Canisius College team takes top honors in Buffalo computer game design competition
Updated 11:47 AM , May 3, 2015
Four students from Canisius College won the City of Buffalo’s “Serious Game Design Competition” by designing a video game that teaches kids about career paths and making good life choices.
Brooke Ballard, 22, of Clarence; Jared Brown, 21, of Lancaster; Dave Kaplan, 22, also of Clarence; and Patrick Kesterson, 21, of St. Louis, were named the winners Saturday by Mayor Byron W. Brown and will share in the $5,000 grand prize.
“Our hope is to work with the team to continue to refine the game and to either bring the game to the marketplace or use the game for training applications for the Buffalo Public Schools and/or the city’s youth programs,” Brown said.
The digital multimedia arts students edged out a team of software programmers from Libram Games, a gaming company. Libram received $1,250 for taking second place with the game “Queen City Careers.”
The city created the competition – the first in what officials hope is an annual event – to encourage entrepreneurship in Buffalo and the growth of technological industries, such as computer game development.
A field of six competitors was narrowed to three finalists in March. Canisius and Libram – the third team had to drop out – squared off Saturday at Buffalo Game Space inside the Tri-Main Center, where a panel of judges decided the winner.
“Both teams – Canisius and Libram – had great concepts in which they were trying to teach employable skills,” Brown said. “It seems like the judges felt that this game – the Canisius game – as it taught employable skills, it would be more fun from a playability standpoint.”
The Canisius students designed a “choose-your-own-adventure” game that begins in middle school and allows players to make daily life choices as they work their way through high school and into careers.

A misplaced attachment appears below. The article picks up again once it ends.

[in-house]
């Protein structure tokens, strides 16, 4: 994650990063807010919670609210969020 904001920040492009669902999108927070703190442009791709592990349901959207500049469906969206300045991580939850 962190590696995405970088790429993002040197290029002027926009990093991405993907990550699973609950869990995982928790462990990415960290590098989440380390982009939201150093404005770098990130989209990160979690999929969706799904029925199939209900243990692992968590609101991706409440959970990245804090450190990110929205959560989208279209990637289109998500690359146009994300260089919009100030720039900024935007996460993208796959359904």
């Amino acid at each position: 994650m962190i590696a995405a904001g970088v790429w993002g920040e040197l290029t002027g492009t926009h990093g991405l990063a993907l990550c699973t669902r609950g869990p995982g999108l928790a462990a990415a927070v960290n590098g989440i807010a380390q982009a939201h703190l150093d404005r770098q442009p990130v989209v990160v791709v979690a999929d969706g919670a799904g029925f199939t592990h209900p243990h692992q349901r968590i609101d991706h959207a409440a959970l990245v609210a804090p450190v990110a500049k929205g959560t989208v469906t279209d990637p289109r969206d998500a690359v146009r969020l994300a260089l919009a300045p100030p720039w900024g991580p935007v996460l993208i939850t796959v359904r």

“Our whole theme was the choices you make in life affect your future,” Ballard said, “but there are so many opportunities to redeem yourself.”
For example, the game begins with the player deciding whether to wake up when the alarm goes off or hit the snooze button. Wake up and you have time to shower and eat. Hit the snooze and you set off a chain of negative consequences.
Should you be late for class and get a snack at the school vending machine? How about cutting class and going for a smoke with the school tough guy, Mitch?
“It basically teaches the kids to make good decisions,” Brown said.
“Bad choices and there’s long-lasting implications,” said Kaplan, “but it’s never too late to go back.”
Ballard, Kaplan and Kesterson are all seniors at Canisius; Brown is a junior. The four huddled for a group hug after Brown announced them as the winners.
“None of us ever built a stand-alone game like this, so it is a whole new experience,” Ballard said.
The four put their video game onto a big screen and showed the mayor how to play. The game still needs a lot of work, Brown said.
In fact, instead of the taking part in Canisius Spring Fest on Friday the four worked into the wee hours of Saturday morning ironing out some wrinkles in their video game to be ready for the competition.
Their hard work paid off.
“We would miss the quad party every year for this,” Ballard said.